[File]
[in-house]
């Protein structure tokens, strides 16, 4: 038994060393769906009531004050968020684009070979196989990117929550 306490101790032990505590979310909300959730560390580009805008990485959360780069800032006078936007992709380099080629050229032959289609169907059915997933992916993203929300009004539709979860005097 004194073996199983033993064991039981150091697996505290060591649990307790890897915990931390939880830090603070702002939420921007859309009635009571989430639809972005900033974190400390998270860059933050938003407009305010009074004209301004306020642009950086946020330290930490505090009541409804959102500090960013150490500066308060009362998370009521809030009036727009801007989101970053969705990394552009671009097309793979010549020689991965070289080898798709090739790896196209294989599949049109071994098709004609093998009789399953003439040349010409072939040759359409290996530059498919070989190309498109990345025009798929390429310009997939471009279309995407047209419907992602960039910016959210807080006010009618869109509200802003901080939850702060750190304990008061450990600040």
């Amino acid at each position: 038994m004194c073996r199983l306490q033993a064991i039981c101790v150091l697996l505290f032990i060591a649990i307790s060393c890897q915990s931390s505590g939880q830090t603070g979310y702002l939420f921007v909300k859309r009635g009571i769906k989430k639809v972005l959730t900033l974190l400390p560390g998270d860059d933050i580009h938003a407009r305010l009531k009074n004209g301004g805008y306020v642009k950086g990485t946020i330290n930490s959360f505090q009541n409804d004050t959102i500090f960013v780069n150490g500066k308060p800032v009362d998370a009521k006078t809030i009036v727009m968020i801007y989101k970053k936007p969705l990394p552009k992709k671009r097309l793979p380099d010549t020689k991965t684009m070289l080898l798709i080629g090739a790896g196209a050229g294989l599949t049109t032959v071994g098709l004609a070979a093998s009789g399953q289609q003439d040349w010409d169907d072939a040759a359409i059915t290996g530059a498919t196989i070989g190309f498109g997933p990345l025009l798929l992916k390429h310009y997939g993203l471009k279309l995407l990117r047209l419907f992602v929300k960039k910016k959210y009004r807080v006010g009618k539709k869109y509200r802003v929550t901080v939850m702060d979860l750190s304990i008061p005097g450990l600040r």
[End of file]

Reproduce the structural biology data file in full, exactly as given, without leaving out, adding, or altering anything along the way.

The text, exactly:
[in-house]
């Protein structure tokens, strides 16, 4: 038994060393769906009531004050968020684009070979196989990117929550 306490101790032990505590979310909300959730560390580009805008990485959360780069800032006078936007992709380099080629050229032959289609169907059915997933992916993203929300009004539709979860005097 004194073996199983033993064991039981150091697996505290060591649990307790890897915990931390939880830090603070702002939420921007859309009635009571989430639809972005900033974190400390998270860059933050938003407009305010009074004209301004306020642009950086946020330290930490505090009541409804959102500090960013150490500066308060009362998370009521809030009036727009801007989101970053969705990394552009671009097309793979010549020689991965070289080898798709090739790896196209294989599949049109071994098709004609093998009789399953003439040349010409072939040759359409290996530059498919070989190309498109990345025009798929390429310009997939471009279309995407047209419907992602960039910016959210807080006010009618869109509200802003901080939850702060750190304990008061450990600040």
């Amino acid at each position: 038994m004194c073996r199983l306490q033993a064991i039981c101790v150091l697996l505290f032990i060591a649990i307790s060393c890897q915990s931390s505590g939880q830090t603070g979310y702002l939420f921007v909300k859309r009635g009571i769906k989430k639809v972005l959730t900033l974190l400390p560390g998270d860059d933050i580009h938003a407009r305010l009531k009074n004209g301004g805008y306020v642009k950086g990485t946020i330290n930490s959360f505090q009541n409804d004050t959102i500090f960013v780069n150490g500066k308060p800032v009362d998370a009521k006078t809030i009036v727009m968020i801007y989101k970053k936007p969705l990394p552009k992709k671009r097309l793979p380099d010549t020689k991965t684009m070289l080898l798709i080629g090739a790896g196209a050229g294989l599949t049109t032959v071994g098709l004609a070979a093998s009789g399953q289609q003439d040349w010409d169907d072939a040759a359409i059915t290996g530059a498919t196989i070989g190309f498109g997933p990345l025009l798929l992916k390429h310009y997939g993203l471009k279309l995407l990117r047209l419907f992602v929300k960039k910016k959210y009004r807080v006010g009618k539709k869109y509200r802003v929550t901080v939850m702060d979860l750190s304990i008061p005097g450990l600040r």